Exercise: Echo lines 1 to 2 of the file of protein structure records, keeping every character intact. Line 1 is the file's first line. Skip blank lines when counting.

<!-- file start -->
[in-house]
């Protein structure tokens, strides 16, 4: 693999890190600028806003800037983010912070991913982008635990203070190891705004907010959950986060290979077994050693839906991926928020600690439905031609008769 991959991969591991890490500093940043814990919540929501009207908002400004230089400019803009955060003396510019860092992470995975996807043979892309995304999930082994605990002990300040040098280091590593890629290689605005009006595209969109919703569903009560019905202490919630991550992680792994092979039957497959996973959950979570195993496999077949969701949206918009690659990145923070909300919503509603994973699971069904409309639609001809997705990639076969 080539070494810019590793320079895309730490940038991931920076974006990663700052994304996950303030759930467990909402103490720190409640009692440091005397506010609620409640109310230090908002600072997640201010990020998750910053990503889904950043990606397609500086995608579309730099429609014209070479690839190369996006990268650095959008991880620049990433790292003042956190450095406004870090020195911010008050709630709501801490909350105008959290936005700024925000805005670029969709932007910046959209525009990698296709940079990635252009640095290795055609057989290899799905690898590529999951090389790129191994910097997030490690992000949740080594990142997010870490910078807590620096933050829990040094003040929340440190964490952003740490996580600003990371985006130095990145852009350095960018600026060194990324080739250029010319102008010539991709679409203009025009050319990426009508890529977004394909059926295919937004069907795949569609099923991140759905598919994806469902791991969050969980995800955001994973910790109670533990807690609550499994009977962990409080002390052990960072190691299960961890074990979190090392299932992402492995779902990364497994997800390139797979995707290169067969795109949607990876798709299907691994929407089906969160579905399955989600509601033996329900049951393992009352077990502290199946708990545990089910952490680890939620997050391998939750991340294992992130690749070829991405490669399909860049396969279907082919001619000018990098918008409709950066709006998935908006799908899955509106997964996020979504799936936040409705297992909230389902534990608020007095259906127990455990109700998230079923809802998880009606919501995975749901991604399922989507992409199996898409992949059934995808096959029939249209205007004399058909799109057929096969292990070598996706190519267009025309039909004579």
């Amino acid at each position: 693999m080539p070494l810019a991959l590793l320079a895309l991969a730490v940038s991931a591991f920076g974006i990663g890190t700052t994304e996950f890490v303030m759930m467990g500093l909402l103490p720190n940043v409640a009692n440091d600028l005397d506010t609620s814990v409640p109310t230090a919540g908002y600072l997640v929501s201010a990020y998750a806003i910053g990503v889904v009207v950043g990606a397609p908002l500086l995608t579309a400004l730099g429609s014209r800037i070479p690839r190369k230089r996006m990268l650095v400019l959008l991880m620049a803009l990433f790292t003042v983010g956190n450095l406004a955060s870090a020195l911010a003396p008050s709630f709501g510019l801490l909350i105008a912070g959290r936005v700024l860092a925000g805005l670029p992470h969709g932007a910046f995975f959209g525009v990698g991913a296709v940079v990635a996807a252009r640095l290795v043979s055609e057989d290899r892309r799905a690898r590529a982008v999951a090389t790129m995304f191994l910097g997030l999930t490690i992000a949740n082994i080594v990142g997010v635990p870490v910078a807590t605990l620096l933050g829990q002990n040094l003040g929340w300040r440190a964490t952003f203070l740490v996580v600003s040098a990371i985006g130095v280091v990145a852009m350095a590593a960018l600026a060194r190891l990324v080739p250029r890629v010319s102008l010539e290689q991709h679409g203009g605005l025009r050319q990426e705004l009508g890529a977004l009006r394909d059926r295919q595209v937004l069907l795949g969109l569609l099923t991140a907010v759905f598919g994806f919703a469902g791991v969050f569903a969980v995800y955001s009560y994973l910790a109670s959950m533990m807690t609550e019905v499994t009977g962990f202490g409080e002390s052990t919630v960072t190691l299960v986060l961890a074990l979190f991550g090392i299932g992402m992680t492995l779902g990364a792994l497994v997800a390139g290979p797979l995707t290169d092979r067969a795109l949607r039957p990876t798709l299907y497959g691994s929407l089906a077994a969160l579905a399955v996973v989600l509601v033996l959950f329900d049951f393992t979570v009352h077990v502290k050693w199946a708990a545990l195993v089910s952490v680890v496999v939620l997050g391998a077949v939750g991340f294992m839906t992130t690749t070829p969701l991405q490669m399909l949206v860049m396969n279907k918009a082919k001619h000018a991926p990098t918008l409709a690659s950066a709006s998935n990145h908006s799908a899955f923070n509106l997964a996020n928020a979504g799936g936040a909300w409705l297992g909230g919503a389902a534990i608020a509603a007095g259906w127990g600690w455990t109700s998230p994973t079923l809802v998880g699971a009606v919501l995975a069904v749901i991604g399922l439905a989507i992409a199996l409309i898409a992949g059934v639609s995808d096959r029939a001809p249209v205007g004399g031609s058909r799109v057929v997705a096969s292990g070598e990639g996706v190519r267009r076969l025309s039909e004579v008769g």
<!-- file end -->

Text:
[in-house]
């Protein structure tokens, strides 16, 4: 693999890190600028806003800037983010912070991913982008635990203070190891705004907010959950986060290979077994050693839906991926928020600690439905031609008769 991959991969591991890490500093940043814990919540929501009207908002400004230089400019803009955060003396510019860092992470995975996807043979892309995304999930082994605990002990300040040098280091590593890629290689605005009006595209969109919703569903009560019905202490919630991550992680792994092979039957497959996973959950979570195993496999077949969701949206918009690659990145923070909300919503509603994973699971069904409309639609001809997705990639076969 080539070494810019590793320079895309730490940038991931920076974006990663700052994304996950303030759930467990909402103490720190409640009692440091005397506010609620409640109310230090908002600072997640201010990020998750910053990503889904950043990606397609500086995608579309730099429609014209070479690839190369996006990268650095959008991880620049990433790292003042956190450095406004870090020195911010008050709630709501801490909350105008959290936005700024925000805005670029969709932007910046959209525009990698296709940079990635252009640095290795055609057989290899799905690898590529999951090389790129191994910097997030490690992000949740080594990142997010870490910078807590620096933050829990040094003040929340440190964490952003740490996580600003990371985006130095990145852009350095960018600026060194990324080739250029010319102008010539991709679409203009025009050319990426009508890529977004394909059926295919937004069907795949569609099923991140759905598919994806469902791991969050969980995800955001994973910790109670533990807690609550499994009977962990409080002390052990960072190691299960961890074990979190090392299932992402492995779902990364497994997800390139797979995707290169067969795109949607990876798709299907691994929407089906969160579905399955989600509601033996329900049951393992009352077990502290199946708990545990089910952490680890939620997050391998939750991340294992992130690749070829991405490669399909860049396969279907082919001619000018990098918008409709950066709006998935908006799908899955509106997964996020979504799936936040409705297992909230389902534990608020007095259906127990455990109700998230079923809802998880009606919501995975749901991604399922989507992409199996898409992949059934995808096959029939249209205007004399058909799109057929096969292990070598996706190519267009025309039909004579």